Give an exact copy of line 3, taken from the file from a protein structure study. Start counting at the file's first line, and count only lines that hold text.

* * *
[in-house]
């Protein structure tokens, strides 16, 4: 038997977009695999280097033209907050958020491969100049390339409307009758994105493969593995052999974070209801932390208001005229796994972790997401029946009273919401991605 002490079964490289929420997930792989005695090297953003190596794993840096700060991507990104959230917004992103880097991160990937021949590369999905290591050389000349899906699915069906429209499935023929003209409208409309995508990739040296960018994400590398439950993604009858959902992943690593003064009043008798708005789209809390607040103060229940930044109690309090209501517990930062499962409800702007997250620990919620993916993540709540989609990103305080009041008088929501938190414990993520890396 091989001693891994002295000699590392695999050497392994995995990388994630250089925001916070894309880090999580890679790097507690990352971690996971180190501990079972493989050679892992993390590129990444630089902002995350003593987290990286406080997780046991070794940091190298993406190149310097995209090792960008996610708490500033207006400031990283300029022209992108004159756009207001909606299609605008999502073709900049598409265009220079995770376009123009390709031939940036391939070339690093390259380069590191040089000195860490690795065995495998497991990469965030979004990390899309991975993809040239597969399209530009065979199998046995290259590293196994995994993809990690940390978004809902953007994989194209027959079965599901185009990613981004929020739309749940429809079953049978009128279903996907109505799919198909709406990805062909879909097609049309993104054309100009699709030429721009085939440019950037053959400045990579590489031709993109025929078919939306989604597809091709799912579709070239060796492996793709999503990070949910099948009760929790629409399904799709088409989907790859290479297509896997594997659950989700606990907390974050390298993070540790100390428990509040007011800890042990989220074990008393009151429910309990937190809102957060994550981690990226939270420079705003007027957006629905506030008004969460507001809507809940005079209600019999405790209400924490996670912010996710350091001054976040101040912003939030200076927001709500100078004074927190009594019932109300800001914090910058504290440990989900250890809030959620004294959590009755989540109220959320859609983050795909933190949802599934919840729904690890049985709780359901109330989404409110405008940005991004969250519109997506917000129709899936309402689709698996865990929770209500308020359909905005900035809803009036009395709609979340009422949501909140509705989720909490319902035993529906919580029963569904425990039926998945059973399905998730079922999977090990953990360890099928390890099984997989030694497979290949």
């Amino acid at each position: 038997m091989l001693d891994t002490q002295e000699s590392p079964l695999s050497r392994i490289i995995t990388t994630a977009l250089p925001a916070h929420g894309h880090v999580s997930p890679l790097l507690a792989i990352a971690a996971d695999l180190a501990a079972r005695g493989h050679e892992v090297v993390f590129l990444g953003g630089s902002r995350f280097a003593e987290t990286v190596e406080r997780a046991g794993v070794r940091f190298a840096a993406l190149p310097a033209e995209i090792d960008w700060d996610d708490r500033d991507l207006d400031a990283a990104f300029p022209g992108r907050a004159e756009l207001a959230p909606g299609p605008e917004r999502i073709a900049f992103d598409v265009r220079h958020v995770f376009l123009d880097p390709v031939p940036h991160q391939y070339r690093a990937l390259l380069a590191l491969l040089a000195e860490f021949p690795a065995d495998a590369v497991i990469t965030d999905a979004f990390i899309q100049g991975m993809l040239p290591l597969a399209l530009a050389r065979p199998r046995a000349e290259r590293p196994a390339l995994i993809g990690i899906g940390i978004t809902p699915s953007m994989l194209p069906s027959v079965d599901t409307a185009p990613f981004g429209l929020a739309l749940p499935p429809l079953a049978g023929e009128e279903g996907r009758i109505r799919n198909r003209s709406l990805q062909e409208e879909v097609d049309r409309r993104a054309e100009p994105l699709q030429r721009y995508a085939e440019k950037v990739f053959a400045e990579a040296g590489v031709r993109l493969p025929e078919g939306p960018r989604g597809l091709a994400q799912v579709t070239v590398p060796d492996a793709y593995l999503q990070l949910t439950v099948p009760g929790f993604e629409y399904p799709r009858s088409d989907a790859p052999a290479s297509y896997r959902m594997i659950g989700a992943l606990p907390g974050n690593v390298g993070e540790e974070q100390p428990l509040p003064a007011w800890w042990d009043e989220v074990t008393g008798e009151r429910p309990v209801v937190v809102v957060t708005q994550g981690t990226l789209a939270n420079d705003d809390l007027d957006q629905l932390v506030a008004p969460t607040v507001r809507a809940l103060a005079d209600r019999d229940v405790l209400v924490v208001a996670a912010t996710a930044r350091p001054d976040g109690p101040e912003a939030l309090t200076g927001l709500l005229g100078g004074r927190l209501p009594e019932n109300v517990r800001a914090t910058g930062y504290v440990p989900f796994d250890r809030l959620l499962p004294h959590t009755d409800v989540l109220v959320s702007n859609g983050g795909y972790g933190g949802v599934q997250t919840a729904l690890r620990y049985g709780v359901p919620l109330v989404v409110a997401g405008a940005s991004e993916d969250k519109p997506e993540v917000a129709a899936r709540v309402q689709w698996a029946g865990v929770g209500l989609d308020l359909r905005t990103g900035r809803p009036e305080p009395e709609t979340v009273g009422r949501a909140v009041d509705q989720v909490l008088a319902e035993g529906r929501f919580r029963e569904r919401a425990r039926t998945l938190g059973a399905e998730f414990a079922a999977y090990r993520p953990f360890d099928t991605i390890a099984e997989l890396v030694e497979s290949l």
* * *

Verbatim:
């Amino acid at each position: 038997m091989l001693d891994t002490q002295e000699s590392p079964l695999s050497r392994i490289i995995t990388t994630a977009l250089p925001a916070h929420g894309h880090v999580s997930p890679l790097l507690a792989i990352a971690a996971d695999l180190a501990a079972r005695g493989h050679e892992v090297v993390f590129l990444g953003g630089s902002r995350f280097a003593e987290t990286v190596e406080r997780a046991g794993v070794r940091f190298a840096a993406l190149p310097a033209e995209i090792d960008w700060d996610d708490r500033d991507l207006d400031a990283a990104f300029p022209g992108r907050a004159e756009l207001a959230p909606g299609p605008e917004r999502i073709a900049f992103d598409v265009r220079h958020v995770f376009l123009d880097p390709v031939p940036h991160q391939y070339r690093a990937l390259l380069a590191l491969l040089a000195e860490f021949p690795a065995d495998a590369v497991i990469t965030d999905a979004f990390i899309q100049g991975m993809l040239p290591l597969a399209l530009a050389r065979p199998r046995a000349e290259r590293p196994a390339l995994i993809g990690i899906g940390i978004t809902p699915s953007m994989l194209p069906s027959v079965d599901t409307a185009p990613f981004g429209l929020a739309l749940p499935p429809l079953a049978g023929e009128e279903g996907r009758i109505r799919n198909r003209s709406l990805q062909e409208e879909v097609d049309r409309r993104a054309e100009p994105l699709q030429r721009y995508a085939e440019k950037v990739f053959a400045e990579a040296g590489v031709r993109l493969p025929e078919g939306p960018r989604g597809l091709a994400q799912v579709t070239v590398p060796d492996a793709y593995l999503q990070l949910t439950v099948p009760g929790f993604e629409y399904p799709r009858s088409d989907a790859p052999a290479s297509y896997r959902m594997i659950g989700a992943l606990p907390g974050n690593v390298g993070e540790e974070q100390p428990l509040p003064a007011w800890w042990d009043e989220v074990t008393g008798e009151r429910p309990v209801v937190v809102v957060t708005q994550g981690t990226l789209a939270n420079d705003d809390l007027d957006q629905l932390v506030a008004p969460t607040v507001r809507a809940l103060a005079d209600r019999d229940v405790l209400v924490v208001a996670a912010t996710a930044r350091p001054d976040g109690p101040e912003a939030l309090t200076g927001l709500l005229g100078g004074r927190l209501p009594e019932n109300v517990r800001a914090t910058g930062y504290v440990p989900f796994d250890r809030l959620l499962p004294h959590t009755d409800v989540l109220v959320s702007n859609g983050g795909y972790g933190g949802v599934q997250t919840a729904l690890r620990y049985g709780v359901p919620l109330v989404v409110a997401g405008a940005s991004e993916d969250k519109p997506e993540v917000a129709a899936r709540v309402q689709w698996a029946g865990v929770g209500l989609d308020l359909r905005t990103g900035r809803p009036e305080p009395e709609t979340v009273g009422r949501a909140v009041d509705q989720v909490l008088a319902e035993g529906r929501f919580r029963e569904r919401a425990r039926t998945l938190g059973a399905e998730f414990a079922a999977y090990r993520p953990f360890d099928t991605i390890a099984e997989l890396v030694e497979s290949l």